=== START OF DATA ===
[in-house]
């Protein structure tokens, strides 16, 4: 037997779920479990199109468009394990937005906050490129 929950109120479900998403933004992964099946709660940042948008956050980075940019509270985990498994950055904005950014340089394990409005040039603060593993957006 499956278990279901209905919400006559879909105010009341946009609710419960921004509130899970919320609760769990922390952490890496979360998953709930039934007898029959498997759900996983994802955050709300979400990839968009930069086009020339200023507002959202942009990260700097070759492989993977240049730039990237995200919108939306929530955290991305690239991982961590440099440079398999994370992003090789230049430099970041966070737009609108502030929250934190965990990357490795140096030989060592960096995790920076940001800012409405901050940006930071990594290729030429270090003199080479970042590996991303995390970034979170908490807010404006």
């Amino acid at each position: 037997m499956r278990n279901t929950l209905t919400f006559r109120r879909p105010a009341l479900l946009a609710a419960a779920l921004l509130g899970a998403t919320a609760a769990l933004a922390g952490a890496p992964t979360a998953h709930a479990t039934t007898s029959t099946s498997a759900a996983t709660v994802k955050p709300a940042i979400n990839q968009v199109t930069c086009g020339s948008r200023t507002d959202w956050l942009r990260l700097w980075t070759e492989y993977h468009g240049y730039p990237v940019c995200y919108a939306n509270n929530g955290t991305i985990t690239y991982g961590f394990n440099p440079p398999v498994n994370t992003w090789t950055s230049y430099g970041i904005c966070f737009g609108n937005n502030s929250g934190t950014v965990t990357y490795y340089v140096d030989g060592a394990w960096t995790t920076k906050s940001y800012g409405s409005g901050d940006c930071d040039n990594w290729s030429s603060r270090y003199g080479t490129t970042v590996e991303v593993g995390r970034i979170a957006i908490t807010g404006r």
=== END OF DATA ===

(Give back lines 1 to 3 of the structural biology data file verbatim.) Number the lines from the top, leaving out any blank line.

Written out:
[in-house]
């Protein structure tokens, strides 16, 4: 037997779920479990199109468009394990937005906050490129 929950109120479900998403933004992964099946709660940042948008956050980075940019509270985990498994950055904005950014340089394990409005040039603060593993957006 499956278990279901209905919400006559879909105010009341946009609710419960921004509130899970919320609760769990922390952490890496979360998953709930039934007898029959498997759900996983994802955050709300979400990839968009930069086009020339200023507002959202942009990260700097070759492989993977240049730039990237995200919108939306929530955290991305690239991982961590440099440079398999994370992003090789230049430099970041966070737009609108502030929250934190965990990357490795140096030989060592960096995790920076940001800012409405901050940006930071990594290729030429270090003199080479970042590996991303995390970034979170908490807010404006």
């Amino acid at each position: 037997m499956r278990n279901t929950l209905t919400f006559r109120r879909p105010a009341l479900l946009a609710a419960a779920l921004l509130g899970a998403t919320a609760a769990l933004a922390g952490a890496p992964t979360a998953h709930a479990t039934t007898s029959t099946s498997a759900a996983t709660v994802k955050p709300a940042i979400n990839q968009v199109t930069c086009g020339s948008r200023t507002d959202w956050l942009r990260l700097w980075t070759e492989y993977h468009g240049y730039p990237v940019c995200y919108a939306n509270n929530g955290t991305i985990t690239y991982g961590f394990n440099p440079p398999v498994n994370t992003w090789t950055s230049y430099g970041i904005c966070f737009g609108n937005n502030s929250g934190t950014v965990t990357y490795y340089v140096d030989g060592a394990w960096t995790t920076k906050s940001y800012g409405s409005g901050d940006c930071d040039n990594w290729s030429s603060r270090y003199g080479t490129t970042v590996e991303v593993g995390r970034i979170a957006i908490t807010g404006r």